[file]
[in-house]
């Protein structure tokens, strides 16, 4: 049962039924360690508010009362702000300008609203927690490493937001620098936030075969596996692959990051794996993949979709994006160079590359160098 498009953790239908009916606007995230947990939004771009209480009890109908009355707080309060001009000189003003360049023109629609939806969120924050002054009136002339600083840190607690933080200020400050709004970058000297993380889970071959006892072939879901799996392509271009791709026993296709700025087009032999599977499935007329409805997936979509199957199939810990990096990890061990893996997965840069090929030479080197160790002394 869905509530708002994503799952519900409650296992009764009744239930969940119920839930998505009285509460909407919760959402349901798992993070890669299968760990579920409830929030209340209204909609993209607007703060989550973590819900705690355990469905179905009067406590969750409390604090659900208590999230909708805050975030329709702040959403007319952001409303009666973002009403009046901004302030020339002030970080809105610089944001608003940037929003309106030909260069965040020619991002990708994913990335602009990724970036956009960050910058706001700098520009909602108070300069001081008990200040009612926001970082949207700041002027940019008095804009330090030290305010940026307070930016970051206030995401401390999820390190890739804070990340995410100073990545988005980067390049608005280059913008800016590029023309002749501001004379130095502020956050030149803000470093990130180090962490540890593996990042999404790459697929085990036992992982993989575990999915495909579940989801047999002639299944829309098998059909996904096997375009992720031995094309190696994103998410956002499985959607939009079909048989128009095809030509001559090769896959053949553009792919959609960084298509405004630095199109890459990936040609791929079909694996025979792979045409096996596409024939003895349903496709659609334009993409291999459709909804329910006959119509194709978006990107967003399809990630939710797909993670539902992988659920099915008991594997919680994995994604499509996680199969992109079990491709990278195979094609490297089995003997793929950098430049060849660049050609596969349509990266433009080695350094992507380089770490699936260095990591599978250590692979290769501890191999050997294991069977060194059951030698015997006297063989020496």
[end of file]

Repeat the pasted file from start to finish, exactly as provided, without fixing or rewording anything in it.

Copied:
[in-house]
């Protein structure tokens, strides 16, 4: 049962039924360690508010009362702000300008609203927690490493937001620098936030075969596996692959990051794996993949979709994006160079590359160098 498009953790239908009916606007995230947990939004771009209480009890109908009355707080309060001009000189003003360049023109629609939806969120924050002054009136002339600083840190607690933080200020400050709004970058000297993380889970071959006892072939879901799996392509271009791709026993296709700025087009032999599977499935007329409805997936979509199957199939810990990096990890061990893996997965840069090929030479080197160790002394 869905509530708002994503799952519900409650296992009764009744239930969940119920839930998505009285509460909407919760959402349901798992993070890669299968760990579920409830929030209340209204909609993209607007703060989550973590819900705690355990469905179905009067406590969750409390604090659900208590999230909708805050975030329709702040959403007319952001409303009666973002009403009046901004302030020339002030970080809105610089944001608003940037929003309106030909260069965040020619991002990708994913990335602009990724970036956009960050910058706001700098520009909602108070300069001081008990200040009612926001970082949207700041002027940019008095804009330090030290305010940026307070930016970051206030995401401390999820390190890739804070990340995410100073990545988005980067390049608005280059913008800016590029023309002749501001004379130095502020956050030149803000470093990130180090962490540890593996990042999404790459697929085990036992992982993989575990999915495909579940989801047999002639299944829309098998059909996904096997375009992720031995094309190696994103998410956002499985959607939009079909048989128009095809030509001559090769896959053949553009792919959609960084298509405004630095199109890459990936040609791929079909694996025979792979045409096996596409024939003895349903496709659609334009993409291999459709909804329910006959119509194709978006990107967003399809990630939710797909993670539902992988659920099915008991594997919680994995994604499509996680199969992109079990491709990278195979094609490297089995003997793929950098430049060849660049050609596969349509990266433009080695350094992507380089770490699936260095990591599978250590692979290769501890191999050997294991069977060194059951030698015997006297063989020496």